There are lots of ways to purchase LEGO. Almost any store that carries toys will have various LEGO sets, from WalMart and Target and Toys ‘R’ Us, to local hobby stores and, of course, the official LEGO stores (which, by the way, are scattered all too thinly across the country). You can also buy through the LEGO.com website, through Amazon, and through E-Bay, where sellers offer brand-new still-in-the-sealed box sets as well as used sets and miscellaneous bricks. There are websites devoted strictly to the sale of LEGO by-the-brick, such as http://www.brickset.com and http://www.bricklink.com.
You can sometimes get lucky and find LEGO at yard sales, or hear of someone who’s getting rid of their old sets. I know people who’ve made great hauls through craigslist, buying bricks by the pound. You can locate old instruction manuals online, and pretty much any specific set or individual brick you’re looking for can be found – for a price.
I pretty much do all my buying through LEGO.com, Amazon, or the LEGO store itself. Going to the LEGO store is a big deal. For one thing, it’s an hour’s drive, to a shopping mall I never otherwise frequent. And then, no matter what I’ve told myself that the purchases should be limited to, once I get in there, it can be a little overwhelming. (I have the same problem in a Barnes & Noble – big bookworm here.) The store walls are filled with shelves of box after box of sets. They have a ‘ribbon’ of displays (mostly at kid-height) showcasing some of the newest sets, and in the center of the space are additional displays of the large sets or multiple sets within a particular theme, plus a large play station for kids to experiment with loose bricks, and a display where you can build a minifig, choosing from a selection of torsos, heads, legs, hair-or-hat pieces and an accessory.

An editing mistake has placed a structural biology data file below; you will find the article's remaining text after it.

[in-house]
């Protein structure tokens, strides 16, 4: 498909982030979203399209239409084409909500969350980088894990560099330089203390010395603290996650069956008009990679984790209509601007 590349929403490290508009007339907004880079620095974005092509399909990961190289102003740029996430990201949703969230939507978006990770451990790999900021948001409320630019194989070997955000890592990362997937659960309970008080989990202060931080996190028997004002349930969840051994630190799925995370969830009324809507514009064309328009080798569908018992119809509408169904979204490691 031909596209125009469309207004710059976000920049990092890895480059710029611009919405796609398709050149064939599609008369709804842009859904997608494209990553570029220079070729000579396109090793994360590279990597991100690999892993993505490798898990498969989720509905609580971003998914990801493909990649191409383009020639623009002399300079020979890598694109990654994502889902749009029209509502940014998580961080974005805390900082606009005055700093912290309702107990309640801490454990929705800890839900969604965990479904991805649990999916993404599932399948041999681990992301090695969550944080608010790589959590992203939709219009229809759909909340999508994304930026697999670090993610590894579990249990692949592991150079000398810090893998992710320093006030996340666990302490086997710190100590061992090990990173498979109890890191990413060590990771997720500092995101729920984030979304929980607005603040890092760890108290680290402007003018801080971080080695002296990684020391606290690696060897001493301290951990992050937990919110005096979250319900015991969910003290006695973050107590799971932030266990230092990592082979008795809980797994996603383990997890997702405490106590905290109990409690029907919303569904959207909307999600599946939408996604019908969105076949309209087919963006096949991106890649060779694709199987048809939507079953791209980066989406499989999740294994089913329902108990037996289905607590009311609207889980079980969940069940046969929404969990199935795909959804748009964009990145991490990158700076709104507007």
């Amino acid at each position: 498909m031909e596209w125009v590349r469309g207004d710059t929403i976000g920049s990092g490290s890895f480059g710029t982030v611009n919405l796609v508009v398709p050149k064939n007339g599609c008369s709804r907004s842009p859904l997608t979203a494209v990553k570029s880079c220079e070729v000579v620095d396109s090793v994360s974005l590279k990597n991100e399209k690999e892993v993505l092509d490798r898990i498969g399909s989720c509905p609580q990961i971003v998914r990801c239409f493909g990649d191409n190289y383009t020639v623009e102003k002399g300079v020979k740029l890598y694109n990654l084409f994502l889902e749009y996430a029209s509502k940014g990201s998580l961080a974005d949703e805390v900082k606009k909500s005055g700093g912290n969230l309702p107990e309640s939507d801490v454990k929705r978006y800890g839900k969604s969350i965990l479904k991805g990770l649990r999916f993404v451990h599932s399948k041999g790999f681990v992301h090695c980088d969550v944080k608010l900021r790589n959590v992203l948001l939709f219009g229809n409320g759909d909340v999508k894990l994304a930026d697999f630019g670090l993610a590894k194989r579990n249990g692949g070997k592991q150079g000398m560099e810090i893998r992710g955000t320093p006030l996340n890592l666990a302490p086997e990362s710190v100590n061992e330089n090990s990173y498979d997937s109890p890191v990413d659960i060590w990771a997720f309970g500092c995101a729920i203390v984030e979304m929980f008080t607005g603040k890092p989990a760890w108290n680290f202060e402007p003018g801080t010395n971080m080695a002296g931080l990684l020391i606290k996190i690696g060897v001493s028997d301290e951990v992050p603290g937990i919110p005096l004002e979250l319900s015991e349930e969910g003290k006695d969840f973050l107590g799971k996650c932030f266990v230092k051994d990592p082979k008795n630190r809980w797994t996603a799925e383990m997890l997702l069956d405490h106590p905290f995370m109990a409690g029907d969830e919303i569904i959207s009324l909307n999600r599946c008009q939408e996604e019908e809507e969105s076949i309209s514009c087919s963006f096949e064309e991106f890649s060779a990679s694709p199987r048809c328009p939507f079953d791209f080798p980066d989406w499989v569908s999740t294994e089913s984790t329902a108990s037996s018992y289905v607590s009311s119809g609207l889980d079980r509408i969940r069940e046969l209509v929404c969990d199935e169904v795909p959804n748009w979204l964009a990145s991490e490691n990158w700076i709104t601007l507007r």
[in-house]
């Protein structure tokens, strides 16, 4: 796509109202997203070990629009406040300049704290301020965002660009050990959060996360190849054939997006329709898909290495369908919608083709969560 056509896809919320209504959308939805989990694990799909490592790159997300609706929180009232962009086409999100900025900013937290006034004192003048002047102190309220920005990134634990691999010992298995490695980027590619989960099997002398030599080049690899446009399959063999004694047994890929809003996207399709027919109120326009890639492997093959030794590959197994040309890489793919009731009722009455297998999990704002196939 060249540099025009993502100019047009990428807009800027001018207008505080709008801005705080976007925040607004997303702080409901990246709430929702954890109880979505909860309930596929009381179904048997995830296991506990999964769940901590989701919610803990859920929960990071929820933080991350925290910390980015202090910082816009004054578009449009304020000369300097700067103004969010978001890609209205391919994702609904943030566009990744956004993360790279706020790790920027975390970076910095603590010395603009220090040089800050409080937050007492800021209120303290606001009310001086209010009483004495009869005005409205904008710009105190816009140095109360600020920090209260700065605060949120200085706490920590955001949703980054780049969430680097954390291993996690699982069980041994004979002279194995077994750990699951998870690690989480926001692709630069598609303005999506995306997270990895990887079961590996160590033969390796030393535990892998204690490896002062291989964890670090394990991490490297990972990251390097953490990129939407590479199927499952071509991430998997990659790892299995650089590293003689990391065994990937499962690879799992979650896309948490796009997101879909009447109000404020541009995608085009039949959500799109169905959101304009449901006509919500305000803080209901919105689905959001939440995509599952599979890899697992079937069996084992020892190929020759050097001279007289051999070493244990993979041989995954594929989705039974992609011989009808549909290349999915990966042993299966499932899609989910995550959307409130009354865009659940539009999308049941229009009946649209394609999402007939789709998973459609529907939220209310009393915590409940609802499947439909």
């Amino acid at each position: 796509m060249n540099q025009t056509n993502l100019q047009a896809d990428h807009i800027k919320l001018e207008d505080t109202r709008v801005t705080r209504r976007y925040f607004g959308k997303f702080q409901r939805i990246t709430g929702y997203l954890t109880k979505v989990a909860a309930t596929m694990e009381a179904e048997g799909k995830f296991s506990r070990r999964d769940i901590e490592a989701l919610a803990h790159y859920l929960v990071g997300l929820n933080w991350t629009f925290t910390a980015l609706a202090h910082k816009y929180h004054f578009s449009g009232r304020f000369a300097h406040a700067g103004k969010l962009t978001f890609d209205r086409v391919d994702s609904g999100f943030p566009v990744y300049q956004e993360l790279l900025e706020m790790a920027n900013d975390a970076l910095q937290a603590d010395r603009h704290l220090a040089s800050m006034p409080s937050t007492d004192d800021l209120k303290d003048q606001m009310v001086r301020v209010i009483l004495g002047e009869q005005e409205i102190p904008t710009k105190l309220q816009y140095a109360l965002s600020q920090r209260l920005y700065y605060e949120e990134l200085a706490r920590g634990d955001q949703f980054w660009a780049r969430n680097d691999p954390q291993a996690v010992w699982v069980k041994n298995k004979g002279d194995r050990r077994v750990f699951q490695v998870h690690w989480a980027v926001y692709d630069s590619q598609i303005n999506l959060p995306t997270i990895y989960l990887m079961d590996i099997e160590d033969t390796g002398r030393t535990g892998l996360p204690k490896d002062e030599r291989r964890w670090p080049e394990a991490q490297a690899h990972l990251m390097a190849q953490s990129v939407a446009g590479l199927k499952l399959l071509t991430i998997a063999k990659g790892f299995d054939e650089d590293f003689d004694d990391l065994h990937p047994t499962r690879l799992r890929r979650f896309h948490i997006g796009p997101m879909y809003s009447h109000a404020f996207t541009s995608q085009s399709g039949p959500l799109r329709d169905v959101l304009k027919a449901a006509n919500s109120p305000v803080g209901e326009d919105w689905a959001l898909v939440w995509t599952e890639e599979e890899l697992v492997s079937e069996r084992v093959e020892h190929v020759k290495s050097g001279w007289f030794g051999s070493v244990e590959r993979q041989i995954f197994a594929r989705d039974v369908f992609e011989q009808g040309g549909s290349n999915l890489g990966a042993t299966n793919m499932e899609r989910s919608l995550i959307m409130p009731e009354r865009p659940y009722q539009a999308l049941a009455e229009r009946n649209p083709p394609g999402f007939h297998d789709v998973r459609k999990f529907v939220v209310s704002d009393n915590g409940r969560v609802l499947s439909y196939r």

A big draw is the Pick-a-Brick wall. This is usually at the back of the store and features see-through barrels full of different types of bricks, a very colorful display. You can fill a cup (they come in two sizes) full of whatever bricks you want and it’s usually a very good bargain. I’ve seen whole tutorials on YouTube about how to get in the maximum number of bricks. I recently went to the LEGO store and here was my haul. The magazine and calendar were freebies. (I sent them to my cousin’s son, who’s a big LEGO fan.) Walking out of the store, toting that big yellow shopping bag, I’m always filled with a sense of glee. Being a grown-up isn’t usually this much fun.
Contents of the Pick-a-Brick Cup
Question: What is the best haul you’ve ever had, buying LEGO?